Now, CapEx has its advantages, of course.
In general, once the purchase cost has been incurred, there will be no others (apart from the recurring costs coming from maintenance and support services) and, in the long term, what is purchased on capital account will cost less than the rental of the same goods for an equivalent period of time.
However, OpEx can be more suitable in many situations. First of all, it’s not necessary to invest in advance a large amount of money, and this can become of fundamental importance when you have a small budget; moreover, the capital saved can be invested to finance long-term initiatives that can translate into higher profits.
For example, if you are launching a new UCaaS offering, even if you have sufficient spending capacity with the usual Capex approach, it would take a few months/years before reaching the financial break-even point; by purchasing the required resources with the subscription practice, instead, revenues could immediately cover costs.
The OpEx model also offers flexibility. There is no need to invest large amounts today to make sure you meet requirements that will come out in two years; you can start with a small investment, expand the system when needed (or reduce it once the subscription period is over) or even stop or replace a service if it doesn’t offer what you need. You will never get stuck with the amortization of resources that you no longer use.
In a relatively new context such as that of UC as a Service, where the services paid by Customers depend on the effective users adoption and their needs may change over time, having the opportunity to modify and streamline purchasing costs accordingly can definitely become a competitive advantage, especially when launching a new offer on the market.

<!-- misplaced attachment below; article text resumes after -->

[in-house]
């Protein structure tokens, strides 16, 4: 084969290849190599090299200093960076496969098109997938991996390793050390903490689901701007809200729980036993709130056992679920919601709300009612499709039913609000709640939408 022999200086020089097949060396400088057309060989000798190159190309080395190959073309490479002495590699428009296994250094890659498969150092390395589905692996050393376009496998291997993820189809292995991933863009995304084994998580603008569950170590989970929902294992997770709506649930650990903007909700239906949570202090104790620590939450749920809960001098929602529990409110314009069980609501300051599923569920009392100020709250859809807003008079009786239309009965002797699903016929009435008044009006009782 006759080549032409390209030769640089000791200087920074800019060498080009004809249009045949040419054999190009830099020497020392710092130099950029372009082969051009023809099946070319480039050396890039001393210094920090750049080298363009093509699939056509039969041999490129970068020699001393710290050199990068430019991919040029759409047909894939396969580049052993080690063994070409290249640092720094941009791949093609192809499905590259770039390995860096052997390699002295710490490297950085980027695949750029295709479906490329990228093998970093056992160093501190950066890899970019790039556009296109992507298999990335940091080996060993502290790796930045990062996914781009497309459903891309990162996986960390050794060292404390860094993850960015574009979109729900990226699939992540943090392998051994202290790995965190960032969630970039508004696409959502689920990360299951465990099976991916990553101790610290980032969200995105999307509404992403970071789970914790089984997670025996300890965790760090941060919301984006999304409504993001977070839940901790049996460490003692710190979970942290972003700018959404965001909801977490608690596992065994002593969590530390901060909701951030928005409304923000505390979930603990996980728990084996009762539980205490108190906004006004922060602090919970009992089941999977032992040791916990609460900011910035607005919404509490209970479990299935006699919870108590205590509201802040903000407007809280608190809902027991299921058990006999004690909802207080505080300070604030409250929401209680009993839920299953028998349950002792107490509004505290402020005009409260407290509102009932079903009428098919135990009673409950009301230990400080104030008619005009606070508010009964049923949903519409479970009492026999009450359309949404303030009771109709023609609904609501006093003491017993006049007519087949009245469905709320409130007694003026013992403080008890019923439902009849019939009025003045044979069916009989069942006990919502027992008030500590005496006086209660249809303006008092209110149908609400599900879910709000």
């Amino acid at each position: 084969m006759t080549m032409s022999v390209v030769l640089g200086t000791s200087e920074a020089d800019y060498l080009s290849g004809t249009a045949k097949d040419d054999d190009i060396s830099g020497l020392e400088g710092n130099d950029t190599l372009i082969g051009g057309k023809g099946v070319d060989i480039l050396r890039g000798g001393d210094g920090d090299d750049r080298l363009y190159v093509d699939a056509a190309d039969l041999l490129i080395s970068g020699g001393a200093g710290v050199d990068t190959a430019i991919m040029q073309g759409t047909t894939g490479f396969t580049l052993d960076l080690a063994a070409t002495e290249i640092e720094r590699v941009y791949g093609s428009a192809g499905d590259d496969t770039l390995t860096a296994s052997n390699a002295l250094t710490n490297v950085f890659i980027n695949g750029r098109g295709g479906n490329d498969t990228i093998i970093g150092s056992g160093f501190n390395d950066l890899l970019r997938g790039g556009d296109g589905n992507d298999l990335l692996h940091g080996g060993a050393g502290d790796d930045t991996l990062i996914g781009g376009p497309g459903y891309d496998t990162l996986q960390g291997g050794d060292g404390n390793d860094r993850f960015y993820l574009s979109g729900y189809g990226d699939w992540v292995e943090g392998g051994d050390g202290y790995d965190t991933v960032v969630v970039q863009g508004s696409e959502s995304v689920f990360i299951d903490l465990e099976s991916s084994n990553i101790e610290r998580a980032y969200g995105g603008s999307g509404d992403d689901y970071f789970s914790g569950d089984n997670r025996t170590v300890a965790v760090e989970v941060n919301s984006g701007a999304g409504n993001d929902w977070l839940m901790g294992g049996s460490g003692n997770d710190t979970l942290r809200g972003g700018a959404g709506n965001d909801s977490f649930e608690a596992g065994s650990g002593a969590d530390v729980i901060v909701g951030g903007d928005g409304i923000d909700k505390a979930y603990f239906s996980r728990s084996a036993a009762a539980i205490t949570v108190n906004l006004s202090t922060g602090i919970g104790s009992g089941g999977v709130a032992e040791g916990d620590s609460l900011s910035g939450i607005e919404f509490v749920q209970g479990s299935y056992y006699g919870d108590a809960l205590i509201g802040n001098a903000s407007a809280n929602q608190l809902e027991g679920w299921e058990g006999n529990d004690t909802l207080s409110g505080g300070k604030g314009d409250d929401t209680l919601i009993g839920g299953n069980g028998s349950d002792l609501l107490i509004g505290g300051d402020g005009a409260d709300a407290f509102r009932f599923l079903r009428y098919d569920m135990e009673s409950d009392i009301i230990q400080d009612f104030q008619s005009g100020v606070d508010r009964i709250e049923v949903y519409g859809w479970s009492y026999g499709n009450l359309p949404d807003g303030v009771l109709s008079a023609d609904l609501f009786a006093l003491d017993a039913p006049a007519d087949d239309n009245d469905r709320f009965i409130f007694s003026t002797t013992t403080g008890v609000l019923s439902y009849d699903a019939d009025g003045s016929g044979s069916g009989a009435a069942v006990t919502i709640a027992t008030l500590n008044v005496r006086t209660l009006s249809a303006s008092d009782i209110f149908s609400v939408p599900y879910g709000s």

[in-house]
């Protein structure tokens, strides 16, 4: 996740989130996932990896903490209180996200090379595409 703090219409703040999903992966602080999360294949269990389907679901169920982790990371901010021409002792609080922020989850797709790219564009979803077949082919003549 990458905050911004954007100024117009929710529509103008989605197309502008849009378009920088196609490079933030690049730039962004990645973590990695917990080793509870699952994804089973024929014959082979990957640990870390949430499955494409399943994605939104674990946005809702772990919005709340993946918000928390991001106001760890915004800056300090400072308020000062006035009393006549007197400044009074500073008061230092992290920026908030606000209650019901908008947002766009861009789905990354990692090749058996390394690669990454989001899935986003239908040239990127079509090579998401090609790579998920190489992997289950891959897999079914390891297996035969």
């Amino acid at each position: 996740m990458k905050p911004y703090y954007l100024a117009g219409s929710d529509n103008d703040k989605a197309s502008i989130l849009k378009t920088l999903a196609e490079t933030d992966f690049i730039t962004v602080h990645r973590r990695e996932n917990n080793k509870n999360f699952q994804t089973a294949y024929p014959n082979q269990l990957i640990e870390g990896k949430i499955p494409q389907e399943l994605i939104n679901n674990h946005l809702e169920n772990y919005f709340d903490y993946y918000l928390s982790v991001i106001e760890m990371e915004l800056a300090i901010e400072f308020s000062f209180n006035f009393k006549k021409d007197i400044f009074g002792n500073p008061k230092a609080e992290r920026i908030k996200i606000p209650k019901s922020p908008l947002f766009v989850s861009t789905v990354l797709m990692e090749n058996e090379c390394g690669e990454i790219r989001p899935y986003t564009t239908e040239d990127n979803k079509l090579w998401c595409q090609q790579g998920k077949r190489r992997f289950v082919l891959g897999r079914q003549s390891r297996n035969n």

In addition, OpEx expense tends to be more predictable. Since you do not pay to buy an asset but for its use, the supplier must continue to provide a level of product/service performance based on the agreements made. If you buy a tangible asset and it breaks after the warranty expires, you will need to repair or replace it, incurring an unplanned cost. If, on the other hand, a contract is signed for the use of this asset, it’s normally the responsibility of the supplier to ensure the integrity and performance of the product. In many cases, you will not even have to pay for the upgrades: new versions of the product will be provided as part of the agreement, without having to buy a new one.
If we consider software applications, by purchasing in Opex mode there will be only one recurring cost, including maintenance, support, and updates, which will be fixed and foreseeable for the entire duration of the contract avoiding unplanned extra costs.
It’s worth mentioning that t
the supplier that sells by subscription (regardless the deployment model which can be on-prem, hosted or Cloud based), having to constantly monitor the proper functioning of the product/service and the relative Customer satisfaction, can also suggest optimizations or report in advance problems that could occur in the specific way of using it.
In a software subscription, the licenses installed at the Customer site or at the Service Provider datacenter are always connected and registered with the Vendor that provided them, so that it can also control activations and deactivations according to the contractual terms.
This allows providing additional services such as proactive support, aimed at preventing inefficiencies and optimizing architectures and resources of the environment where it is installed.
Finally, there is a simpler and faster purchase and activation process, real-time visibility of the distribution of the licenses, and a centralized control for the expiry and renewals of the contracts.